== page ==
An ongoing investigation into China’s organ harvesting industry depicts an illegal, widespread and systematic practice with many questions to be answered. Feeding an enormous trade in China, prisoners of conscience are being executed for their organs. Falun Gong practitioners, Uighur Muslims, Tibetan Buddhists and “underground” Christians are all subjects of China’s mass harvesting of organs from individuals without their consent.
There is a “systematic, state-sanctioned organ harvesting from non-consenting prisoners of conscience” taking place in China. And according to a new report published by David Kilgour; former Canadian lawmaker, David Matas; human rights lawyer, and Ethan Gutmann; a journalist, “thousands of people are being executed in China in secret and their organs harvested for use in transplant operations,” CNN reported. Supported by strict evidence, including their two previous reports – “Bloody Harvest” and “The Slaughter,” the report “shows that the Chinese regime is performing 60,000 to 100,000 transplants per year as opposed to 10,000 per year (the Chinese claim).”
“The ultimate conclusion is that the Chinese Communist Party has engaged the State in the mass killings of innocents, primarily practitioners of the spiritually-based set of exercises, Falun Gong, but also Uyghurs, Tibetans, and select House Christians, in order to obtain organs for transplants.”
The massive discrepancy is “made up of executed prisoners, many of them prisoners of conscience locked up for their religious or political beliefs,” CNN reported. Since China does keeps its total number of executions a secret, the report looked at publicly reported figures regarding transplants from hospitals to reveal the true number of transplants performed in the country.
“The (Communist Party) says the total number of legal transplants is about 10,000 per year,” Matas said in a statement. “But we can easily surpass the official Chinese figure just by looking at the two or three biggest hospitals.”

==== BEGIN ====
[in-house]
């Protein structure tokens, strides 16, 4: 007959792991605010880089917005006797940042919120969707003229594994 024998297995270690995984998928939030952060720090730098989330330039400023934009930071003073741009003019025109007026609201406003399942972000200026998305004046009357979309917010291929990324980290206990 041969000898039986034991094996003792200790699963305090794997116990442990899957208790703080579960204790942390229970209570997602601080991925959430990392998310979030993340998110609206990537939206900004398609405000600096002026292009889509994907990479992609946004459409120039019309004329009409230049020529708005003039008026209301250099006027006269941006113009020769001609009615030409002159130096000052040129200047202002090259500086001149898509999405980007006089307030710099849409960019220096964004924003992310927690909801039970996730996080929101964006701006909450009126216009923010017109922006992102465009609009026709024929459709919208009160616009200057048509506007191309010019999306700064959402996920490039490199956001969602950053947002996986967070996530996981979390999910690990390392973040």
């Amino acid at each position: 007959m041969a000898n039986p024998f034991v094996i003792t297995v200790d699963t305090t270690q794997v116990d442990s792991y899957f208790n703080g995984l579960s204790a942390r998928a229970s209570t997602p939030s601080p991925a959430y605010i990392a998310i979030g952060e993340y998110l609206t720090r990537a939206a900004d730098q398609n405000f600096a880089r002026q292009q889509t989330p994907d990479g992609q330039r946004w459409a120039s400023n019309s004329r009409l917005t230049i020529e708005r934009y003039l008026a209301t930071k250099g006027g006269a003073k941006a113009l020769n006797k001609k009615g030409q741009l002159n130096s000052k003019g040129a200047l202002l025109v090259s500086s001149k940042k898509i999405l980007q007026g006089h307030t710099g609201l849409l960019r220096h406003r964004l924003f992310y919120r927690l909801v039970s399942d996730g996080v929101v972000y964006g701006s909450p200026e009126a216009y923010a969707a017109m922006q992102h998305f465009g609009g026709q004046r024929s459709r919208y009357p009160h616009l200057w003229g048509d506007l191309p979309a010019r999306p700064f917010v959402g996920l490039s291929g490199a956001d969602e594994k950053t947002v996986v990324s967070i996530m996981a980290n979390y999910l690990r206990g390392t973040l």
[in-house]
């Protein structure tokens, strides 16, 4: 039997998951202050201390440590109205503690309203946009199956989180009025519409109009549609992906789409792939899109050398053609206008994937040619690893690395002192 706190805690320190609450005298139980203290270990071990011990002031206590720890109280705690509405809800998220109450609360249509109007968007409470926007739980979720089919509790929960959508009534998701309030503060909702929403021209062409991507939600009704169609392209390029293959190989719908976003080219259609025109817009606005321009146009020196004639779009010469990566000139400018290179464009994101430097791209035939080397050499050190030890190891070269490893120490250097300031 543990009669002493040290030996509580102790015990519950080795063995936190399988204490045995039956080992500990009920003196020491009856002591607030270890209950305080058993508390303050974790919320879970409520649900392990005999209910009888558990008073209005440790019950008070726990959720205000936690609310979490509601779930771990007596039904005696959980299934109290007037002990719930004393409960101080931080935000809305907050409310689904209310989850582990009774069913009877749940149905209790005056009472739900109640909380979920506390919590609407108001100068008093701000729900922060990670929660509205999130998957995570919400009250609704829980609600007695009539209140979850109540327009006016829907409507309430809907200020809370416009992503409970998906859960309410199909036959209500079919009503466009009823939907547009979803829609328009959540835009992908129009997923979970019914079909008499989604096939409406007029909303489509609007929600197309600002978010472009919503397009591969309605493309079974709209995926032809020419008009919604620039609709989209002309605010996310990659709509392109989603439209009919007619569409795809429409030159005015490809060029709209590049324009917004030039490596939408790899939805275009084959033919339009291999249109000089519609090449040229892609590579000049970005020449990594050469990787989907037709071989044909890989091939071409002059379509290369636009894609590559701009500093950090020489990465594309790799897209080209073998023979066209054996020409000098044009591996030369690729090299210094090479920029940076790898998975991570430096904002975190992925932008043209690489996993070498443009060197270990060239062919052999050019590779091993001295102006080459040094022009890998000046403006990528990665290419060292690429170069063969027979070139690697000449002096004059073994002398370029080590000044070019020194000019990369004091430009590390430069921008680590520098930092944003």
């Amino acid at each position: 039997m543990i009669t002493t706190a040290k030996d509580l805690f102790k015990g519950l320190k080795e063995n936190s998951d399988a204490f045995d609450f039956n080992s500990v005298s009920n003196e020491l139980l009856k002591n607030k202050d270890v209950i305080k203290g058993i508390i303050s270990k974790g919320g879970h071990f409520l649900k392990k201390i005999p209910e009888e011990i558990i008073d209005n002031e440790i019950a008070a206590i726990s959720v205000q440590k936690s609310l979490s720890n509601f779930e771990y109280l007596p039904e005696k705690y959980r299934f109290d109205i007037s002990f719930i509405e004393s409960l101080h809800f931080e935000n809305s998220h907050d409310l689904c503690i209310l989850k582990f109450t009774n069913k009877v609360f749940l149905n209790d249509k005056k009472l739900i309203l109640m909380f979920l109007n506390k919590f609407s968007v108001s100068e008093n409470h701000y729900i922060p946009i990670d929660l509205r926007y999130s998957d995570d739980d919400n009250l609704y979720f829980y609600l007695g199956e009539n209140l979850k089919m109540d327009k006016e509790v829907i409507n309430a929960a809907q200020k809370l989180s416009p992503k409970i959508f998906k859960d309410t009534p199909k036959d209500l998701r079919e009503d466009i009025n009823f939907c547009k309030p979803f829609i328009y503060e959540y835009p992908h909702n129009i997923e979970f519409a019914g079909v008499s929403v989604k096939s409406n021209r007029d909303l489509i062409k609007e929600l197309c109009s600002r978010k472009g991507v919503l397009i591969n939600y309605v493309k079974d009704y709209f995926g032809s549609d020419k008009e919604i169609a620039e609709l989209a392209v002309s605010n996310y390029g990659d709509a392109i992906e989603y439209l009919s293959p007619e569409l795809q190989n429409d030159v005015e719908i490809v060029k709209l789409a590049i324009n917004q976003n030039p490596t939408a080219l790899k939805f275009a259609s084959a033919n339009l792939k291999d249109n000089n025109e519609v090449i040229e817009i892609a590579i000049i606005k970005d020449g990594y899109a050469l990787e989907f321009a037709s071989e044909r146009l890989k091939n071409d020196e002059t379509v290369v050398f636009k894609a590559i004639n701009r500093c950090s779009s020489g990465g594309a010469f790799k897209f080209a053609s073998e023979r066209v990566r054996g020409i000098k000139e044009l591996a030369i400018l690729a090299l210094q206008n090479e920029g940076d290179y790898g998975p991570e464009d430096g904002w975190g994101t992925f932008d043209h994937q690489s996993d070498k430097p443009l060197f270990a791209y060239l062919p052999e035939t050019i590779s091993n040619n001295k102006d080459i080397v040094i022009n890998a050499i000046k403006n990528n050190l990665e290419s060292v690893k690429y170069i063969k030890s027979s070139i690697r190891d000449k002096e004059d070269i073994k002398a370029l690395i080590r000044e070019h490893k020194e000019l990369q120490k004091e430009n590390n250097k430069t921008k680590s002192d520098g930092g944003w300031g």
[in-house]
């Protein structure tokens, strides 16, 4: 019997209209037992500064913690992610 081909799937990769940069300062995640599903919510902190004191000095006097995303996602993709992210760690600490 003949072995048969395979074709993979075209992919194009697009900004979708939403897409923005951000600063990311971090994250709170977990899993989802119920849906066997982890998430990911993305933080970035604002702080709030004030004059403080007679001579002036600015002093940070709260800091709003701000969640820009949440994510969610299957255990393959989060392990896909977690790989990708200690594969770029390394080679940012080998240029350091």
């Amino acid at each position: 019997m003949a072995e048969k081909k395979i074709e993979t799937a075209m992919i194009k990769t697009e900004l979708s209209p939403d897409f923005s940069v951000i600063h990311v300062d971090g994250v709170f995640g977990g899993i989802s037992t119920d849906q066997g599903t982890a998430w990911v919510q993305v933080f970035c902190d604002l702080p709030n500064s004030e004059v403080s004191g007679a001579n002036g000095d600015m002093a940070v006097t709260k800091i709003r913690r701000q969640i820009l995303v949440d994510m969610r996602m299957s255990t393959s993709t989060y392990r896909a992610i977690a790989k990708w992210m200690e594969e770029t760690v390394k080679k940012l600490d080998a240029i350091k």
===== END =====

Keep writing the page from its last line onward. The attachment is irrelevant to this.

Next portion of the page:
While the authors of the report blame the Chinese Government as well as the Communist Party, the healthcare system, doctors and hospitals for organ harvesting, the U.S. House of Representatives and the European Parliament both passed resolutions condemning the illegal practice. International standards explained in the “Guiding Principles on Human Cell, Tissue and Organ Transplantation” and passed by the World Health Organization requires consent, traceability and transparency of organ transplants – something not carried out by the Chinese government.
China’s illegal practice of organ harvesting “has been used as a method of persecution against Falun Gong practitioners and to maintain the supply of the demand for human organs,” Forbes reported.
According to Gutmann’s statements at a hearing before the Committee on Foreign Affairs, he concluded that:
“In 1999, state security launched the campaign to eliminate Falun Gong. By 2001, over 1 million Falun Gong incarcerated within the Laogai system were subject to retail organ testing and Chinese military and civilian hospitals were ramping up their transplant facilities.”
“By 2002, it was select House Christians. By 2003, it was the Tibetans. By 2005, economic opportunism had been replaced by… the party’s desire to kill off its internal enemies… Hardened criminals were harvested for organs; transplant centers stood to make $60,000, $100,000 or more but the rise of the Chinese transplant industry was built on the foundation of Falun Gong incarceration.”
The growing industry makes China the “go-to country for transplant tourists from around the world,” Epoch Times reported. With scheduled transplant surgeries and wait-times ranging from days to just a couple months, patients from United States, United Kingdom, Japan, Canada, South Korea, Hong Kong, Macau, and Taiwan all travel to China for organ transplants.
According to the documentary, “Killing to Live: The Dark Side of Transplant Tourism in China,” released in 2017 and aired on Korea’s Chosen T.V., many hospitals advertise “guaranteed organs” from “healthy, young donors.”
“In China, the organs come easy,” a senior nurse said in the documentary. I don’t know where they come from. It takes just two hours for them to bring the fresh organs here.”
While China initially denied the claims calling them “vicious slander,” Chinese officials admitted to the practice in 2005 and “promised to reform it,” CNN reported. In 2014 the country said it would use a donation system instead, but with few organ donations reported in China (1,400 people between 2012 and 2013) this system has been far from a success.
Five doctors wrote in an open letter to the Lancet:
“China is still using death row inmates’ organs. The only difference is that these organs are now been classified as citizens’ voluntarily donated organs.”
The International Coalition to End Transplant Abuse in China (ETAC) has established a coalition of lawyers, academics, ethicists, medical professionals, researchers and human rights advocates to investigate and end the forced organ harvesting in China. Aside from the ETAC’s efforts, legislation in Israel, Spain, Taiwan, Italy and Norway has been passed to combat transplant tourism and organ trafficking.